How to stop lobbying
Posted by aogFriday, 12 December 2003 at 07:47
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CounterSpin was on the radio last night as I was falling asleep, but it almost woke me up from laughing. The moderator was going on about the recent prescription drug legislation. Several of the comments were just bizarre:
- It turns out that spending $400 billion on prescription drugs will benefit the drug sellers. Imagine that - buying a corporation’s products benefits the corporation! Apparently CounterSpin lives in a world where buying products should hurt the people selling them.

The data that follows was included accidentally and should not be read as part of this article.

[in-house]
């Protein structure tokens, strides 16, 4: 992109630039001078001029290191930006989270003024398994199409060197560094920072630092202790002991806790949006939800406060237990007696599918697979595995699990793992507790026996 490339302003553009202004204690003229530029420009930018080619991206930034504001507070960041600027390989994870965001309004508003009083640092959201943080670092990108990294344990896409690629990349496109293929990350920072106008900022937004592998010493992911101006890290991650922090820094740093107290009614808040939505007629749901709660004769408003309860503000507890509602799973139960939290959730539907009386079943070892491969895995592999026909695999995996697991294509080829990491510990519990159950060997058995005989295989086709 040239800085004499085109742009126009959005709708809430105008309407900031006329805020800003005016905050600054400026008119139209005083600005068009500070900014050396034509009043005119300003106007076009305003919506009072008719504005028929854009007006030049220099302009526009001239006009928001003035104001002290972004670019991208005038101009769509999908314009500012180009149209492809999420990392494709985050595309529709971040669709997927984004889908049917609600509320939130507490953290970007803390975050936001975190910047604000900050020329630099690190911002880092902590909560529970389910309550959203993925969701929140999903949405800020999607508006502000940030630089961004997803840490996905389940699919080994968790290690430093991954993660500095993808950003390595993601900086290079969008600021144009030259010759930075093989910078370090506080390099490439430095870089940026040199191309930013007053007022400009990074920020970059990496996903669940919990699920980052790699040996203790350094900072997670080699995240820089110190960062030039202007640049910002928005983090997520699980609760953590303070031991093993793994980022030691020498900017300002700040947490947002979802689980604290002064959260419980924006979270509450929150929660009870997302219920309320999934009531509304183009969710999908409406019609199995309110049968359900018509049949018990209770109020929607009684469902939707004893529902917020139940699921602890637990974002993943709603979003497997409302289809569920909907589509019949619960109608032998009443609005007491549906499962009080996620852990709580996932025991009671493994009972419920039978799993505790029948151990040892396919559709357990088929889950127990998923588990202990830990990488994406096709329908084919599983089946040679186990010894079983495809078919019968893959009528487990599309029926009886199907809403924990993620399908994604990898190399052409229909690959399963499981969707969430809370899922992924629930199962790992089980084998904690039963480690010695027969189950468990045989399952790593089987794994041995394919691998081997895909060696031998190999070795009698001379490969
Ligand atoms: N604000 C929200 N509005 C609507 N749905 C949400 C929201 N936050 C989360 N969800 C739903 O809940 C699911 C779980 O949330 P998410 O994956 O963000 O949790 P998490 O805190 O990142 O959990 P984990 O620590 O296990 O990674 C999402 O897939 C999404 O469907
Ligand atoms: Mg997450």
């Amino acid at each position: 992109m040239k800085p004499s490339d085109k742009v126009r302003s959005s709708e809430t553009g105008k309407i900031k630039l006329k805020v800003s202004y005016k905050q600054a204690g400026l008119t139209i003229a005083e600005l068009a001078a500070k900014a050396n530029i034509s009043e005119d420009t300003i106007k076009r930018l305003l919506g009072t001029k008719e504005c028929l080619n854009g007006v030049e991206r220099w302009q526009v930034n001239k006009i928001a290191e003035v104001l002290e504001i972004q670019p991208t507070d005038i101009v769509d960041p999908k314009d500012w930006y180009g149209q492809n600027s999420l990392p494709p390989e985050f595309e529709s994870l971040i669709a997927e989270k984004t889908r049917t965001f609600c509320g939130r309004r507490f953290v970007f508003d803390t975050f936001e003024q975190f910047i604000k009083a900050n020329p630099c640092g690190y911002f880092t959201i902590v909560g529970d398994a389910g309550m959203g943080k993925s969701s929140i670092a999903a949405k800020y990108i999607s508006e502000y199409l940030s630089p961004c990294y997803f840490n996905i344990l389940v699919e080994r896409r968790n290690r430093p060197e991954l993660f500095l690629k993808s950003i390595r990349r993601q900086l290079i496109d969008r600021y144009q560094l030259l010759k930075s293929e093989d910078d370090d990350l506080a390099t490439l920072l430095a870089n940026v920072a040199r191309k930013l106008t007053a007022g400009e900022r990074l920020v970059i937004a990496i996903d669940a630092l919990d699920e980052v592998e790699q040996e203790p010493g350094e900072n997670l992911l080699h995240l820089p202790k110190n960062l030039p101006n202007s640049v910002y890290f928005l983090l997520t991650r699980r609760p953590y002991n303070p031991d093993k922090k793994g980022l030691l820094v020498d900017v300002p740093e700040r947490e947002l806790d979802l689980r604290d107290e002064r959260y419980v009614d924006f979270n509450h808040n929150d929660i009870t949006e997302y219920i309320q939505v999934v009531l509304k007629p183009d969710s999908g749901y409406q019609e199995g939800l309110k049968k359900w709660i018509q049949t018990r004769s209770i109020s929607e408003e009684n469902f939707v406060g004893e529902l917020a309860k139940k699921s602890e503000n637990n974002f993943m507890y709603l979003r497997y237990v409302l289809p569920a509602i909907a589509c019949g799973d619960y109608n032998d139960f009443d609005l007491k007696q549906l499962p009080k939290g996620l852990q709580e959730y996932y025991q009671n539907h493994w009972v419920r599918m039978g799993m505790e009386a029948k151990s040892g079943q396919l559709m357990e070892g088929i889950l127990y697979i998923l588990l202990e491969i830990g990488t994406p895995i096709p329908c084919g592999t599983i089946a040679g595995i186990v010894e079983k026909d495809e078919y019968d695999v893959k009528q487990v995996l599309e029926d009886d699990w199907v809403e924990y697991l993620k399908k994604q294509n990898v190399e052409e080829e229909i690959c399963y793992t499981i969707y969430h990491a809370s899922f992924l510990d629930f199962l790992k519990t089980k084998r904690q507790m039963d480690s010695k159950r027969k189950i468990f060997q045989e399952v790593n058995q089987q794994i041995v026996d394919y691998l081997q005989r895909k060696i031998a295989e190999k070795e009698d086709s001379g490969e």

- Big Pharma donated money to legislators who voted on the bill. Honestly, my first thought was “how could they donate money to legislators who wouldn’t vote on the bill?” Should Big Pharma look at absentee records and only donate to legislators who don’t show up for votes?
- The moderator was upset that other media hadn’t reported that legislators who voted for the bill received more money from Big Pharma (on average) than those who didn’t before the bill passed. Is it really so unreasonable to withhold judgement on who voted for a bill until after they actually vote?
The overall bizareness was the viewpoint that it should be the case that the federal government could decide on whether to spend hundreds of billions of dollars on some industry’s products without that industry doing some big time lobbying. It seems to me that if such lobbying is a problem, let’s just not spend the money. But that thought never seems to occur to the left side of the aisle.